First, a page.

March 4, 2014

Govt removes restrictions on onion minimum export price

The Government on Tuesday removed restrictions on onion exports by doing  away with the minimum export price (MEP), a move aimed at boosting shipments. "Requirement of MEP on export of onions stands removed," Directorate General of Foreign Trade (DGFT) said in a notification on Tuesday.

In December 2013, the MEP was reduced to USD 150 per tonne.  The government had imposed MEP on onion in September 2013 and then it was raised several times to curb exports and boost domestic supplies as retail prices had shot up as high as Rs 100 per kg in major parts of the country. The country had to even import onion to control price rise.
MEP reduction has helped in checking exports, which fell to 11 lakh tonnes (LT) during April-January period of this fiscal against 18.22 LT in the same period in 2012-13.  India produces around 17-18 million tonnes of onion a year. It is an essential kitchen staple and also a politically sensitive commodity.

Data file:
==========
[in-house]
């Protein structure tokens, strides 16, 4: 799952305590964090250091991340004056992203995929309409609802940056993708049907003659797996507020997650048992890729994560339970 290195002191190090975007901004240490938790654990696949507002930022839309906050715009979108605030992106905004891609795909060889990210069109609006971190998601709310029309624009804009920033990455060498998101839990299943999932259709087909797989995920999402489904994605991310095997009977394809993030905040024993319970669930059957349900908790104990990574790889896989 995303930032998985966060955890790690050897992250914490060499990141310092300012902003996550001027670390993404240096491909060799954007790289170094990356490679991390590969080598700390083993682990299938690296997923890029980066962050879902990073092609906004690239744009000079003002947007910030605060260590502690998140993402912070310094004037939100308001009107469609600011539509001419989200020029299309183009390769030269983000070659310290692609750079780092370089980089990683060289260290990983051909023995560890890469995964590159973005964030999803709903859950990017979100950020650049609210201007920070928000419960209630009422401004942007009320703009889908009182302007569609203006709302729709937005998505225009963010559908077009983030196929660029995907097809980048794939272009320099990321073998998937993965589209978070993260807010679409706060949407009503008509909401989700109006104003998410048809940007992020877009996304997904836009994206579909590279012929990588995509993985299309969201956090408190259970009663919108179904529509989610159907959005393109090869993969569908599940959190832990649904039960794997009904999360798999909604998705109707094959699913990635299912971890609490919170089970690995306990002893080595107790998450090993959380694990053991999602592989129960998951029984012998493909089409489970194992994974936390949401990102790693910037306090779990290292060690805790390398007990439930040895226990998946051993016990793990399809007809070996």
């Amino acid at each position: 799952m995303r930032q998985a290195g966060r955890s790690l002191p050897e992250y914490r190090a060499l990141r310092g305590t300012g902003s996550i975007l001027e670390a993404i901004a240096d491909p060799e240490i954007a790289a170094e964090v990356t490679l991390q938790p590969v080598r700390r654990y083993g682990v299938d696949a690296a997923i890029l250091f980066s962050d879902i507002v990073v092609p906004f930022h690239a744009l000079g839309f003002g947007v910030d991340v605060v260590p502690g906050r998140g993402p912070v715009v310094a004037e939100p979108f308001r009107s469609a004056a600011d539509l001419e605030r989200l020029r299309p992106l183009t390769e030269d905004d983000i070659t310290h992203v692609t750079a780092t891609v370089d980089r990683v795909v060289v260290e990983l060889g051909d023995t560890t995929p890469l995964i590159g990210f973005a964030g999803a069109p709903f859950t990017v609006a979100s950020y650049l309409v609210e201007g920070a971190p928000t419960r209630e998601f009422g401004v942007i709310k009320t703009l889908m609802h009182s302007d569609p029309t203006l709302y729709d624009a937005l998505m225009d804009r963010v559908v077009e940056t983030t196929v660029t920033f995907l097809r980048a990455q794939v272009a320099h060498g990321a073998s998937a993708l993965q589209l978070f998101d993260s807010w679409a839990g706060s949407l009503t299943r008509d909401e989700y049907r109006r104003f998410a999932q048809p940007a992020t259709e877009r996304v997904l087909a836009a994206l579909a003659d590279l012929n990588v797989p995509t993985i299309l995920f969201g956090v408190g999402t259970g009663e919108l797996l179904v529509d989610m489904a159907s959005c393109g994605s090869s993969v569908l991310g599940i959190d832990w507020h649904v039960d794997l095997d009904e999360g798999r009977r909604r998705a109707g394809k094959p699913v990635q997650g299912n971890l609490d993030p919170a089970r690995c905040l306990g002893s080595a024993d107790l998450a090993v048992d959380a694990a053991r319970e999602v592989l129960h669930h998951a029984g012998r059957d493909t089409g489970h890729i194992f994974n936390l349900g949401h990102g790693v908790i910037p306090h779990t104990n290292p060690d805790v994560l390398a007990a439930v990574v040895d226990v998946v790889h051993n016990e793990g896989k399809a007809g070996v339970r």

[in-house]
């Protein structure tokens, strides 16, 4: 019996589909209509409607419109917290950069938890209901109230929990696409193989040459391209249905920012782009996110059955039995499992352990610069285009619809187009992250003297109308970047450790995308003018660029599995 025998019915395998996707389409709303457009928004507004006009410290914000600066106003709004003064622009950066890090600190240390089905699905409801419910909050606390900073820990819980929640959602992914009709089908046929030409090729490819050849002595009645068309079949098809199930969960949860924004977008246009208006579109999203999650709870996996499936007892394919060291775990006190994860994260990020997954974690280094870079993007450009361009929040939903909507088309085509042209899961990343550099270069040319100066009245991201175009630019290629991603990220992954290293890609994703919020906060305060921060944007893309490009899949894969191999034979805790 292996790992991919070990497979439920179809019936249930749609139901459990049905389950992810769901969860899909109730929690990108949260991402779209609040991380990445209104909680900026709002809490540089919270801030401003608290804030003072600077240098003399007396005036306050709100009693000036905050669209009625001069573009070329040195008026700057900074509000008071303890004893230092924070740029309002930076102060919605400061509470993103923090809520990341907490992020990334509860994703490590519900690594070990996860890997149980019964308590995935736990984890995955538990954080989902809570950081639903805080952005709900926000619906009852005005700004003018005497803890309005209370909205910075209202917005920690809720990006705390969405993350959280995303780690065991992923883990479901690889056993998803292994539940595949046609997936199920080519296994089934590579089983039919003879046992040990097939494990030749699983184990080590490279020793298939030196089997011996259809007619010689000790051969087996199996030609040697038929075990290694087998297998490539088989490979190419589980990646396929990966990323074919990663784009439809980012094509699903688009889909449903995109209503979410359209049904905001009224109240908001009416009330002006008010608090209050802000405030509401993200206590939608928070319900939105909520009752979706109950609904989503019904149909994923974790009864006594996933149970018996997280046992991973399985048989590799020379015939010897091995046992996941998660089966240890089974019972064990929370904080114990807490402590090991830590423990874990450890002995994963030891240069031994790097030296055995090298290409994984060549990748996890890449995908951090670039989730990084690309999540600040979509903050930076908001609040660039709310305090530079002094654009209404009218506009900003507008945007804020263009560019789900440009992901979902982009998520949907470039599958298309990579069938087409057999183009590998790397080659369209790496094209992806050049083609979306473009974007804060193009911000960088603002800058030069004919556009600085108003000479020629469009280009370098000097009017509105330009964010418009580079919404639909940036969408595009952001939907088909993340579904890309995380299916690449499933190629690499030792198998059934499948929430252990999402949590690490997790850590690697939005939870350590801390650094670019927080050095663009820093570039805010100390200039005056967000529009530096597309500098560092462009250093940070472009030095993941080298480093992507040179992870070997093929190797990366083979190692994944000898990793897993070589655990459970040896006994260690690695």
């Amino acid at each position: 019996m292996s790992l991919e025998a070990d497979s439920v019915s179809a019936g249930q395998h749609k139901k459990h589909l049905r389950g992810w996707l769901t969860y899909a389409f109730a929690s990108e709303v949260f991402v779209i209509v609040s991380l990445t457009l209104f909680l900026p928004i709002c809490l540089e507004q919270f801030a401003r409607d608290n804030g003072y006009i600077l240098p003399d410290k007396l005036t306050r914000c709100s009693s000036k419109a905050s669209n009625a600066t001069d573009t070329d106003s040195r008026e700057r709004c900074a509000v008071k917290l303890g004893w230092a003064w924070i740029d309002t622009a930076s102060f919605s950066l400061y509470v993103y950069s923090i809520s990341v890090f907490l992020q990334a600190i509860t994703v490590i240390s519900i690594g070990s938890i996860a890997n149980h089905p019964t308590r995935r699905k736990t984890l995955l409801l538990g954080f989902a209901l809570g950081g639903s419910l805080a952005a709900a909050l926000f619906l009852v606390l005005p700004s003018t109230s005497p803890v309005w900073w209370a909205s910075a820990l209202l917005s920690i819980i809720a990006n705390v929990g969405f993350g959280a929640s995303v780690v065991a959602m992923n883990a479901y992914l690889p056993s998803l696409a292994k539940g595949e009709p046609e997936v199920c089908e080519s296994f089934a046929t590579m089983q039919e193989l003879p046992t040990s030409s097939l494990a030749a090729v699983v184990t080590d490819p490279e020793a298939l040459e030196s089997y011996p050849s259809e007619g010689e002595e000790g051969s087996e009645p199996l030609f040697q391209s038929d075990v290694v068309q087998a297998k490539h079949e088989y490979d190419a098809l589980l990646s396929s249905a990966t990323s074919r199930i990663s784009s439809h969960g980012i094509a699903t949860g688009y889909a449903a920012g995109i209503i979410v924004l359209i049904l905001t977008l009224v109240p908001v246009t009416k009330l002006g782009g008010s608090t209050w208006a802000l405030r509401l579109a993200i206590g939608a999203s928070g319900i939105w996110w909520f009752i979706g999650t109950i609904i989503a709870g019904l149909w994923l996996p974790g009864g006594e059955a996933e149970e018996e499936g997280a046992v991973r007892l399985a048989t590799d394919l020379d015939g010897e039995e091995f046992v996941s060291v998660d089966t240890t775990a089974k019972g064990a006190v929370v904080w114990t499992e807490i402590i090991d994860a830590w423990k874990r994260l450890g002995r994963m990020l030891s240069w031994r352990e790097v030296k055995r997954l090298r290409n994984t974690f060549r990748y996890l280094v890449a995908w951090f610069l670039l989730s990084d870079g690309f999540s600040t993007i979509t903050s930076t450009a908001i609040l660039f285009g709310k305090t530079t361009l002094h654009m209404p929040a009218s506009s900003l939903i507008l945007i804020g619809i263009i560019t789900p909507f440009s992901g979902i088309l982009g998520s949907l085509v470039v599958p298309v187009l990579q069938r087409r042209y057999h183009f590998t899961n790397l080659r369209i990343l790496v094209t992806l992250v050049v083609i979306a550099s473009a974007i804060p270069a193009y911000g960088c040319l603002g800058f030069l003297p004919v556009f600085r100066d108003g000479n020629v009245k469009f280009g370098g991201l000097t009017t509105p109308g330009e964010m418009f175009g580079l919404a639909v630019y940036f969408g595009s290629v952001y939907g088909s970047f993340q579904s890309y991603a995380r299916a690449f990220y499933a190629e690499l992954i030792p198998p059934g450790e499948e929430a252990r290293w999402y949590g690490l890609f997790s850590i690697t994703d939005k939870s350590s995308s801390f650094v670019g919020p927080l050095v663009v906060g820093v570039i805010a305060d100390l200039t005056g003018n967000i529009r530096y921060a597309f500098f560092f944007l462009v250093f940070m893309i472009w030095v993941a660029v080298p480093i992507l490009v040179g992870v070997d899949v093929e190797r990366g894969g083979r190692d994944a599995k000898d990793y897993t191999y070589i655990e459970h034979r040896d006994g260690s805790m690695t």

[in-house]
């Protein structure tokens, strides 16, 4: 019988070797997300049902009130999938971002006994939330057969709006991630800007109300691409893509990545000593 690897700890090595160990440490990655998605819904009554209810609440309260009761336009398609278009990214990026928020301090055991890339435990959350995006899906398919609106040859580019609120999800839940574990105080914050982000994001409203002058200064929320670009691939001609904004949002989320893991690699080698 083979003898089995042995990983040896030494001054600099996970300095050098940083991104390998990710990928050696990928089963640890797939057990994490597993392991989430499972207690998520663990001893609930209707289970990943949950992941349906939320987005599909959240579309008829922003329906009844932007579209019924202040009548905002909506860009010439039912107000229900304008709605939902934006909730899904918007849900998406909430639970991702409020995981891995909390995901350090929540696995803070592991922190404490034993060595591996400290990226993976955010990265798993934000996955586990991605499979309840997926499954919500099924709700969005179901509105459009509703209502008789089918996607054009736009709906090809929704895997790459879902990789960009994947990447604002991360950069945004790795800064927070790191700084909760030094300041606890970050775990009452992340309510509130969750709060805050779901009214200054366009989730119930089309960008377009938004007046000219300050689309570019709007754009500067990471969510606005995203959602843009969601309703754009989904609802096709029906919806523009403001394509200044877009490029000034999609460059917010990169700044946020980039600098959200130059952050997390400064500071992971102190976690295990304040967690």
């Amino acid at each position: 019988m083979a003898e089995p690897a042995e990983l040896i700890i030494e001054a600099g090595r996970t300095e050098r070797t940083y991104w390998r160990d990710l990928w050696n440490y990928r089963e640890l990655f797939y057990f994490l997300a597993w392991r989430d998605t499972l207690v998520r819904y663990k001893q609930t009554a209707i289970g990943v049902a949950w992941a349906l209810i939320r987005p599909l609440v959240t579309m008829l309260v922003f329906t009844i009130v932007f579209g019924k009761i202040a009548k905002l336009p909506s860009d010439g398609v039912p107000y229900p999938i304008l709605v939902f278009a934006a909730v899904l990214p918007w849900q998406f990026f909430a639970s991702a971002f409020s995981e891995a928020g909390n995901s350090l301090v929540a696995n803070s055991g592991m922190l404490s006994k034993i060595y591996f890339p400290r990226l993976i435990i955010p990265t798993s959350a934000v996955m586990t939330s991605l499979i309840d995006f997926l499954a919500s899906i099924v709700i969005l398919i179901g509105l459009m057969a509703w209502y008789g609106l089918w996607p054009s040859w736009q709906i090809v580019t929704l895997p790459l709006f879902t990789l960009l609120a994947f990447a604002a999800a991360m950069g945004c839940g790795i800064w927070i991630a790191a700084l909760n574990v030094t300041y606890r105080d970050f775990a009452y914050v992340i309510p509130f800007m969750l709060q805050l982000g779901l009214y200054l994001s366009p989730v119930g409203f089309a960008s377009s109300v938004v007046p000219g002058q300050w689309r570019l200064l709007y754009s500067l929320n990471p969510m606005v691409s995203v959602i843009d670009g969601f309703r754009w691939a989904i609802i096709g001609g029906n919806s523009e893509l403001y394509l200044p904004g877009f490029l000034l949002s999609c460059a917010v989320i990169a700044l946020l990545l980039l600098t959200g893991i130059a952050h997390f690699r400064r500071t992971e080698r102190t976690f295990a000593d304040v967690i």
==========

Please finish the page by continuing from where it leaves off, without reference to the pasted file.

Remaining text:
Sharp reduction in onion prices have led to removal of MEP. The retail price currently ranged between Rs 15-20 per kg in the national capital. With wholesale prices declining sharply due to bumper crop, farmers in producing states like Maharashtra have been protesting with demand for removal of export restrictions.
The onion (Allium cepa) also known as the bulb onion or common onion, is used as a vegetable and is the most widely cultivated species of the genus Allium. This genus also contains several other species variously referred to as onions and cultivated for food, such as the Japanese bunching onion (A. fistulosum), the Egyptian onion and the Canada onion (A. canadense). The name "wild onion" is applied to a number of Allium species but A. cepa is exclusively known from cultivation and its wild original form is not known. The onion is most frequently a biennial or a perennial plant, but is usually treated as an annual and harvested in its first growing season.
Most onion cultivars are about 89% water, 4% sugar, 1% protein, 2% fibre and 0.1% fat. They contain vitamin C, vitamin B6, folic acid and numerous other nutrients in small amounts. They are low in fats and in sodium, and with an energy value of 166kJ (40 kcal) per 100 g (3.5 oz) serving, they can contribute their flavour to savoury dishes without raising caloric content appreciably.